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Audi teaming up with LG Chem, Samsung for electric SUV batteries

Deal will result in cells for German luxury brand's alternative to Tesla's Model X.

Audi has announced that it is teaming up with LG Chem and Samsung SDI to manufacture high-capacity batteries for a new range of pure-electric SUVs. The German automaker and LG Chem previously announced a separate deal to develop batteries for gas-electric hybrid vehicles in August of last year.

The goal of Audi's new partnership with the South Korean battery giants is to assemble packs with a range of over 500 kilometers -- 310 miles -- but as Green Car Reports points out, it's important to note that the range target is likely modeled on the European testing cycle, which tends to result in significantly longer range estimates than the EPA test. Thus, a US range of 240 miles -- about the same as a Tesla Model S P85D -- is probably more likely.

Speaking of Tesla, the Silicon Valley automaker previously stated it plans to start delivering the first of its Model X utility vehicles to customers later this year. That's the same premium, electrified turf that Audi has had its eye on for some time now. The Volkswagen Group luxury brand has been telegraphing that it plans to enter the luxury e-SUV space in the near term, and a Q6 concept version of just such a model is slated to debut at September's Frankfurt Motor Show. The show car is expected to ride atop a version of the VW Group's MLB modular architecture, and is rumored to have a three-motor powertrain good for over 500 horsepower.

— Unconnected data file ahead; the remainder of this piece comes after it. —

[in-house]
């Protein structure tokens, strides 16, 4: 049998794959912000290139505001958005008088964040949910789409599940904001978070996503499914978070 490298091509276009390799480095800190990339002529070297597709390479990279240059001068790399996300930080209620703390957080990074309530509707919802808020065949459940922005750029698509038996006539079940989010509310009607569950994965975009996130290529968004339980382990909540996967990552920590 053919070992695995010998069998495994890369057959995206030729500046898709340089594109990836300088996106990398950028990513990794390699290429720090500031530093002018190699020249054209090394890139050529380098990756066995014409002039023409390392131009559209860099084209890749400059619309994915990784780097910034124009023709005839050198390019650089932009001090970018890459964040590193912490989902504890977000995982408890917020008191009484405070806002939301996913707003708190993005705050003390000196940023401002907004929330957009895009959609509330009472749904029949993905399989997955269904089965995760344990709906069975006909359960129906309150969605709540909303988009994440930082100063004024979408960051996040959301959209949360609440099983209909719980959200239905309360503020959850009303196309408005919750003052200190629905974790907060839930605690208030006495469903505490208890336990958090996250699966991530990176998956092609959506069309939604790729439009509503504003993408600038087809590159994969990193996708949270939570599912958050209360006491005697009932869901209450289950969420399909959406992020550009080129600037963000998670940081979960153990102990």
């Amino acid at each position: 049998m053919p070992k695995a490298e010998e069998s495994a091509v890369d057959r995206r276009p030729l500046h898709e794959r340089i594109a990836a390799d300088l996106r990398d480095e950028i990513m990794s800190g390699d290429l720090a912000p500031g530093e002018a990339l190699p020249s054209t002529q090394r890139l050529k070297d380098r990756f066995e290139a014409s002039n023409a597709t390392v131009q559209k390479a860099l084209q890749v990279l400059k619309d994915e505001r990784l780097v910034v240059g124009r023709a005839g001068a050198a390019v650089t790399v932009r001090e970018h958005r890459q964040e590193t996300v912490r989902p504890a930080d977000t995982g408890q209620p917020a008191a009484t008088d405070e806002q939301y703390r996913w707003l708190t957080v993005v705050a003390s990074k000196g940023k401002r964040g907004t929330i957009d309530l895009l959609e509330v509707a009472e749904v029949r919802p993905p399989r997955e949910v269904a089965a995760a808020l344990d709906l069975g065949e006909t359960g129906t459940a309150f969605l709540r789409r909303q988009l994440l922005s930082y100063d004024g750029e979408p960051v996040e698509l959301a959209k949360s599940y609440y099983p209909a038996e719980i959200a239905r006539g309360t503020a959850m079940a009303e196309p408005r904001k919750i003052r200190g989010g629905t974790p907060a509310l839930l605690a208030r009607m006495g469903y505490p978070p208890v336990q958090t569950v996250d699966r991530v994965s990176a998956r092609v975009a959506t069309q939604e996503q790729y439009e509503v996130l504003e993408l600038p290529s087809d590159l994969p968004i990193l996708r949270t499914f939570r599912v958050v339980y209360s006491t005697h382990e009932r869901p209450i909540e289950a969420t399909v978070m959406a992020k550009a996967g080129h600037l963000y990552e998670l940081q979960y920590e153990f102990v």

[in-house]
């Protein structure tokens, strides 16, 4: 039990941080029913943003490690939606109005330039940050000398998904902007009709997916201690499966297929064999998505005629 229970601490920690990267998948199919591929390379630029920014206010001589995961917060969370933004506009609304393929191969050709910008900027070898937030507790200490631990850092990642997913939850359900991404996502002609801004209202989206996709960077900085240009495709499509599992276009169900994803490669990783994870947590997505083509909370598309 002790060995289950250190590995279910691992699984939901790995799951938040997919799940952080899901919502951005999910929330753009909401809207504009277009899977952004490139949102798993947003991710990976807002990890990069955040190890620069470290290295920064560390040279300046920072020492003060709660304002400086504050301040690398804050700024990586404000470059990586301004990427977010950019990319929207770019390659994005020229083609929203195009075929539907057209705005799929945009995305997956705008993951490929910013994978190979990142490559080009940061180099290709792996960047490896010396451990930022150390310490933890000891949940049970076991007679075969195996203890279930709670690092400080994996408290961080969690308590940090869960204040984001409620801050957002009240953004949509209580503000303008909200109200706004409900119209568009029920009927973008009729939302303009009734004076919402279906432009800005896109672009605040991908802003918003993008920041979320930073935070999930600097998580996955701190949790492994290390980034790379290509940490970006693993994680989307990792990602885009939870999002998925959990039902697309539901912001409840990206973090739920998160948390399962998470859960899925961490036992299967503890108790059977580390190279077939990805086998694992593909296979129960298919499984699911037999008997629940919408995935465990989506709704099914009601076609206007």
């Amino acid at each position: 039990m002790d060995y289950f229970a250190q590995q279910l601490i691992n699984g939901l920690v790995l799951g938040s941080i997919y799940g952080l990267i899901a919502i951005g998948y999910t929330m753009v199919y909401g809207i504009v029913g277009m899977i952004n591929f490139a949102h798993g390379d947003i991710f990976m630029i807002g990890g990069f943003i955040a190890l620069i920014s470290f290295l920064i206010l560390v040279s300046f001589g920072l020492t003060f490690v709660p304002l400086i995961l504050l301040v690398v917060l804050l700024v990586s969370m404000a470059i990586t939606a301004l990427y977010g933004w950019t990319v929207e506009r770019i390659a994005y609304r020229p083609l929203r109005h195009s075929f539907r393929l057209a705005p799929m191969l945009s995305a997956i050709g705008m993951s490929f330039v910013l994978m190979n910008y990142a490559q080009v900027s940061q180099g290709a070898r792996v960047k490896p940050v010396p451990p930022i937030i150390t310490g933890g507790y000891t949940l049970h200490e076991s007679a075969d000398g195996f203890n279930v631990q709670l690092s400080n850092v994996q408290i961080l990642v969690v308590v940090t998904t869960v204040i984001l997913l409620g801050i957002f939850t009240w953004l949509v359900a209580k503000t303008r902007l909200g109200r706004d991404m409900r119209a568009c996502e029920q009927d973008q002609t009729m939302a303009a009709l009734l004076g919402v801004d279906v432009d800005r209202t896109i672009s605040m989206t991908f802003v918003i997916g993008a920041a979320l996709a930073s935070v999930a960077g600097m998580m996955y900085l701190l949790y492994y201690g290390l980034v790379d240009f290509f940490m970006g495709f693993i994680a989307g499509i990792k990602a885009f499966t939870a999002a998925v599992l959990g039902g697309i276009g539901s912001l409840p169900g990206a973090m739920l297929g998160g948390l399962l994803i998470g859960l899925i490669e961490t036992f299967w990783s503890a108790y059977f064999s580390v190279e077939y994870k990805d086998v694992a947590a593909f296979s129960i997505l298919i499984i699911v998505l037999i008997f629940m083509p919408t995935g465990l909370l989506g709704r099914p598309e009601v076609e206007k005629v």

Audi A3 e-tron charge port. Audi

The battery deal, which will see cells manufactured in Europe, is is being viewed as a logical expansion of Audi's e-tron plug-in vehicle initiative, a project that first surfaced in 2009. The company's initial production offering, the 2016 A3 e-tron plug-in hybrid, is coming to the US this October.

Thus far, electric cars have proven to be very slow sellers (Tesla's Model S being the notable exception). That troubling financial reality has been compounded by the fact that the development of EV hardware requires significantly more capital than an equivalent traditional internal-combustion power train. Despite this cost gap, automakers' EV programs continue apace, if only to meet increasingly strict government regulations.

e-SUVs like the forthcoming offerings from Audi are perhaps the most likely segment to result in profitable pure-electric vehicles, a longstanding bogey that has thus far eluded all manufacturers, including Tesla and high-volume automakers such as General Motors and Nissan. That's because consumers have shown a willingness to pay a significant premium for SUV attributes like a higher seating position, added cargo room and the presumption of increased capability and safety in foul weather and poor road conditions. Since SUVs don't cost much more to build than the sedans and wagons upon which they are often based, these vehicles have proven to be key industry profit drivers.

The terms of Audi's deal with LG Chem and Samsung have not been disclosed.